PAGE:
|JCPRD Board Votes to Add Rock Creek to Streamway Park System|
Rock Creek in Northeast Johnson County recently became the ninth creek in the Johnson County Park and Recreation District's Streamway Parks System.
During their April 19 regular meeting, Park and Recreation Commissioners voted to incorporate Rock Creek into the Streamway Parks System. It joins the eight creeks initially made part of the linear park system when it was first authorized by voters in 1986.
Following a presentation from Mission Mayor Laura McConwell, 1st District Park and Recreation Commissioner Nancy Wallerstein motioned to incorporate the creek as requested by the city. In her motion, Wallerstein noted Rock Creek is one of the few streams which has potential for a linear park in the northeast part of the county, an area underserved by multi-use trails.
“Needless to say, our board is supportive and excited about the entire Rock Creek redevelopment project,” Wallerstein said. "Through this renovation, the City of Mission is taking a leadership position to recapture green space and incorporate a system of walking trails that will help to enhance the quality of life in Northeast Johnson County.”
"Over the next three to four years, the Rock Creek corridor shall be converted from a highly-developed urban corridor to a greener stream corridor with pedestrian-friendly facilities," added JCPRD Planning and Development Manager Bill Maasen.
During the April 19 meeting, McConwell outlined a city plan to redevelop a 1.5-mile section of the 5-mile-long creek. This will require a complete redevelopment of Mission's Johnson Drive commercial area, but the District will only be involved in the trail portion of the project. When completed, this new park will include a small stage and amphitheater terrace seating, ornamental landscaping and gardens, shade and evergreen trees, open lawn space, civic plazas and seating areas, public fountains and sculpture, interpretive history signage, trellis-covered sidewalks, and increased on-street parking. The park area is intended to link office, retail, approximately 1,500 rental units, and potentially a Bus Rapid Transit (BRT) center.
McConwell pointed out that the Mid-America Regional Council's MetroGreen Regional Trail Initiative includes Rock Creek trail as a means of serving northeast Johnson County and to provide future connections with the Country Club Plaza, downtown Kansas City, and the remainder of the MetroGreen System. Adopted in 2002, MetroGreen ties two states, seven counties, and multiple communities together through a system of connected greenway corridors.
The Rock Creek Trail, McConwell added, is also expected to establish a direct connection between several planned and existing parks, as well as be the site of multiple stormwater management demonstration projects.
The JCPRD's Maasen said the District's role in the project will be to provide financial assistance for the trail development.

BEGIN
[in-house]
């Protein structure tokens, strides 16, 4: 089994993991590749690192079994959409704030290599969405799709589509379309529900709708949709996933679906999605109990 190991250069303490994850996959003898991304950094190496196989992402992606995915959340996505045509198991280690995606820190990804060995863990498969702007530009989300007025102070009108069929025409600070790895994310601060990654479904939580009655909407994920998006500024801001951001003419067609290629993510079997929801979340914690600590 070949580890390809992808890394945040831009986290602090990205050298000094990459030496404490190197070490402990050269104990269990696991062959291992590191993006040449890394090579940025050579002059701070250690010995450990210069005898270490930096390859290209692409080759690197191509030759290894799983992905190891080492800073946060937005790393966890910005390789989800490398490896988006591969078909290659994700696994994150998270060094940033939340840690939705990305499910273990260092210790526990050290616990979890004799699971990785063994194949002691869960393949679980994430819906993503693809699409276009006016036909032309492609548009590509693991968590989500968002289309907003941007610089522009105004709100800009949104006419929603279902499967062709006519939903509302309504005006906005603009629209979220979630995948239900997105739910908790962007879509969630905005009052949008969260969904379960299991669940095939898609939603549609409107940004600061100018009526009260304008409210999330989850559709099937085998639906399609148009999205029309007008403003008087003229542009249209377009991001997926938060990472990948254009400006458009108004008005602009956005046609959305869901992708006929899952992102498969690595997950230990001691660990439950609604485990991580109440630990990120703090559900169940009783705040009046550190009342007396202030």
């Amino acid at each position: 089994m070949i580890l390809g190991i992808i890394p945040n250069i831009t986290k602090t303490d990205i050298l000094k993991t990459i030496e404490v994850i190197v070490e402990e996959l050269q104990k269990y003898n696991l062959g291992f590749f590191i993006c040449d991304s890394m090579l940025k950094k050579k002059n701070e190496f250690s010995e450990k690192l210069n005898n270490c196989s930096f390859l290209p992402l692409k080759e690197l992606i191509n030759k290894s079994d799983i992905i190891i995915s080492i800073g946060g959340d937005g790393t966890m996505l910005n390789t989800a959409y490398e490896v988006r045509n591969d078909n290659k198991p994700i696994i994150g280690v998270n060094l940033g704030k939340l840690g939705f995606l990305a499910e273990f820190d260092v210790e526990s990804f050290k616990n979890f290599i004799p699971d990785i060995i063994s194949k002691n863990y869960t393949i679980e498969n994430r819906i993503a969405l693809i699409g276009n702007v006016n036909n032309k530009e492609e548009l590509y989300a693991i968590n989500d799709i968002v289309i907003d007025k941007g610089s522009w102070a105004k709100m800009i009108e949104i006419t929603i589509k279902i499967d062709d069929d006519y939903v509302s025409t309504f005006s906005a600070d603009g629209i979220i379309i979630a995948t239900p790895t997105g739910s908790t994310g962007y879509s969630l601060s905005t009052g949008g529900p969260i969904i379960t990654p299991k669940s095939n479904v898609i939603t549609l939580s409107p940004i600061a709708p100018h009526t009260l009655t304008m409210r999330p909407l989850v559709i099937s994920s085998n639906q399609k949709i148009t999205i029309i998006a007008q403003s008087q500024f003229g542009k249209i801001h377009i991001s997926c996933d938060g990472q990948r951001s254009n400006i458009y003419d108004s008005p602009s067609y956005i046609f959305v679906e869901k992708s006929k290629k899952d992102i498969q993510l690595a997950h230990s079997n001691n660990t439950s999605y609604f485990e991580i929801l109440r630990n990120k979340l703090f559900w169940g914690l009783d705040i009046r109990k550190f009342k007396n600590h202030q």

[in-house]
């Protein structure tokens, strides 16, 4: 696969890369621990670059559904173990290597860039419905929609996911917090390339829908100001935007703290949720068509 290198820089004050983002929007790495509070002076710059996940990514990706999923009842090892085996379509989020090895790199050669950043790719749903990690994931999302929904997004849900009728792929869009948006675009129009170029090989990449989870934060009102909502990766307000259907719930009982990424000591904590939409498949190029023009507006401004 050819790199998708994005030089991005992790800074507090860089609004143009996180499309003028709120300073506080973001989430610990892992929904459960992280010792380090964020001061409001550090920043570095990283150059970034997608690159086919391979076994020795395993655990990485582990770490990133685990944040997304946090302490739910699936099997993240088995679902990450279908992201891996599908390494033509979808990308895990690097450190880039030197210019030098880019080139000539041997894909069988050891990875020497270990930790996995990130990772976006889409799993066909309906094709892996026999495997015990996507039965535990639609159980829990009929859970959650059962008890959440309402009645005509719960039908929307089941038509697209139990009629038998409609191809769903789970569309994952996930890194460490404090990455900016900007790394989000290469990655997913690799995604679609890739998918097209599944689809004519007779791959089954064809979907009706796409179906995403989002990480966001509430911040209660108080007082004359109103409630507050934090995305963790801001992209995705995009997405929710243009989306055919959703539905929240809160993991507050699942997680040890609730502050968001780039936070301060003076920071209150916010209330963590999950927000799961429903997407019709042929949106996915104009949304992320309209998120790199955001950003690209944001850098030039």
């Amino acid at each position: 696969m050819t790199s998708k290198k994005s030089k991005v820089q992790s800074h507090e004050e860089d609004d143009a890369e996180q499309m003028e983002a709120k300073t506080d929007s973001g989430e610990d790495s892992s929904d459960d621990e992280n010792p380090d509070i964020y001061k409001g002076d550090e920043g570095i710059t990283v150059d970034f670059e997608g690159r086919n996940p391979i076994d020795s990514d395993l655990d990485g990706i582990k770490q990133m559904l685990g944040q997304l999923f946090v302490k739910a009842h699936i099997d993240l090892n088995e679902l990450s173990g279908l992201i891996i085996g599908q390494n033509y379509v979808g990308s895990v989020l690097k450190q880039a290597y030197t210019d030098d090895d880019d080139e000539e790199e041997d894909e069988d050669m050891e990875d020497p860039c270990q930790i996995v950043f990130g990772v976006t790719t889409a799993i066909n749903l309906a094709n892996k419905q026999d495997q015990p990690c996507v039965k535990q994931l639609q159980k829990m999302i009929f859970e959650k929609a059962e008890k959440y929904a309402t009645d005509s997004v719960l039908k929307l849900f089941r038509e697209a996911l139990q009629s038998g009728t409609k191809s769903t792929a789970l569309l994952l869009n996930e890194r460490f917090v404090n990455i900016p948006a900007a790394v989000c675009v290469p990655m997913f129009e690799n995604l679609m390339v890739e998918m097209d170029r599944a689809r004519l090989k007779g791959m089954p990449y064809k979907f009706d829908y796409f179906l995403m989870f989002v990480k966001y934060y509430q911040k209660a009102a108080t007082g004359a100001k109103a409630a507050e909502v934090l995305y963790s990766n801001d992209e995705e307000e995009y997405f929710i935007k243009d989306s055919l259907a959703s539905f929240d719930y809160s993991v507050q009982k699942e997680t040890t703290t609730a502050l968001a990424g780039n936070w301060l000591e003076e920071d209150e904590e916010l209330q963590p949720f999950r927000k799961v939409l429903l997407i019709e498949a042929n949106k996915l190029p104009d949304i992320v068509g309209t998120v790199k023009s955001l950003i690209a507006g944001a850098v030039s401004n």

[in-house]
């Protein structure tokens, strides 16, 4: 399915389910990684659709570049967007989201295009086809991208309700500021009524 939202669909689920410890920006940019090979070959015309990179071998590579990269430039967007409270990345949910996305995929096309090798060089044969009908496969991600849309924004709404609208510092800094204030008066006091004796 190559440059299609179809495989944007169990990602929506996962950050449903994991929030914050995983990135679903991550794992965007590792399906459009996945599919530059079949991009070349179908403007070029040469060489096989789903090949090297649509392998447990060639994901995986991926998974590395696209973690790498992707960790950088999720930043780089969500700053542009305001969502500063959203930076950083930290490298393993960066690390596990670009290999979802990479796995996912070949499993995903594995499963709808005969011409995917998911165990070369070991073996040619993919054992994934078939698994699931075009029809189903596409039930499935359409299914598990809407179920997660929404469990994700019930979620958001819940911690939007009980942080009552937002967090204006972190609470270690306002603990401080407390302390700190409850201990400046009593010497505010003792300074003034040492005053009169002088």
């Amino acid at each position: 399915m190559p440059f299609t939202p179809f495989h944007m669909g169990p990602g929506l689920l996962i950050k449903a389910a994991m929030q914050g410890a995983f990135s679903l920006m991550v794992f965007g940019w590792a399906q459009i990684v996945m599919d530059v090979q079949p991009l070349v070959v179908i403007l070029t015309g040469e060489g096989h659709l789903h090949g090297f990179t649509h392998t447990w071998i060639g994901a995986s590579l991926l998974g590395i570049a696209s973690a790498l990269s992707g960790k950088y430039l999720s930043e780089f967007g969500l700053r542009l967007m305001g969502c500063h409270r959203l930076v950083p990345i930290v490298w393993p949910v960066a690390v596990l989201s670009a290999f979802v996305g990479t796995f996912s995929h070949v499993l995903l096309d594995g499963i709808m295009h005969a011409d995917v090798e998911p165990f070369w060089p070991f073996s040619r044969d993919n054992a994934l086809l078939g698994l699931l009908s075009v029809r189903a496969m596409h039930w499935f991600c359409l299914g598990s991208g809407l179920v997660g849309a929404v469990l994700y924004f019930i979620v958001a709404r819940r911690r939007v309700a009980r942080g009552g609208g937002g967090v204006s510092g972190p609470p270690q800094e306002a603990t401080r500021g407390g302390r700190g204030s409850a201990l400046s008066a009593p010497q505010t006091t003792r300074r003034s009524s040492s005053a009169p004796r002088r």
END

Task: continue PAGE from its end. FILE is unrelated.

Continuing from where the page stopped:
"It will be on a reimbursement basis, just like we do with any other city," Maasen said.
He noted that the District is currently involved with numerous other cooperative projects involving the cities of De Soto, Roeland Park, Merriam, Overland Park, and Olathe. Usually, Maasen said, funding for these types of projects is limited by the District to about $200,000 per year.
Though he anticipates a meeting will be conducted with Mission officials in the near future to discuss planning and scheduling for the project, Maasen anticipates the first reimbursement to Mission for the Rock Creek project will probably take place in 2007.
Maasen said he wasn't sure why Rock Creek wasn't initially included in the Streamway Parks System, as the system was designated prior to his start with the District. He speculated it may be because Rock Creek isn't as major a watershed as the other eight. Nonetheless, the Rock Creek watershed includes much of northeast Johnson County, including parts of Overland Park, Prairie Village, Roeland Park, Fairway, Mission Hills, and Westwood.
Over the years, he said, the District has declined funding requests from many cities for proposed projects on creeks outside the initial eight.
"This is the first time a city has gone so far as to petition the Board to have their creek be added to the list," he said.
The eight Johnson County streamways originally included in the Streamway Park System are: Bull Creek, Cedar Creek, Coffee Creek, Indian Creek, Kill Creek, Mill Creek, Tomahawk Creek and Turkey Creek. Maasen noted the District has now constructed or funded projects on each of these creeks. Complete are trail projects on Mill and Indian Creeks, and Tomahawk Creek trails are within two years of completion, he added.
Despite the progress which has been made, Maasen concedes, there's much more still to be done.
"We have a long way to go," he said. "It costs a lot of money to buy land and to build and maintain trails."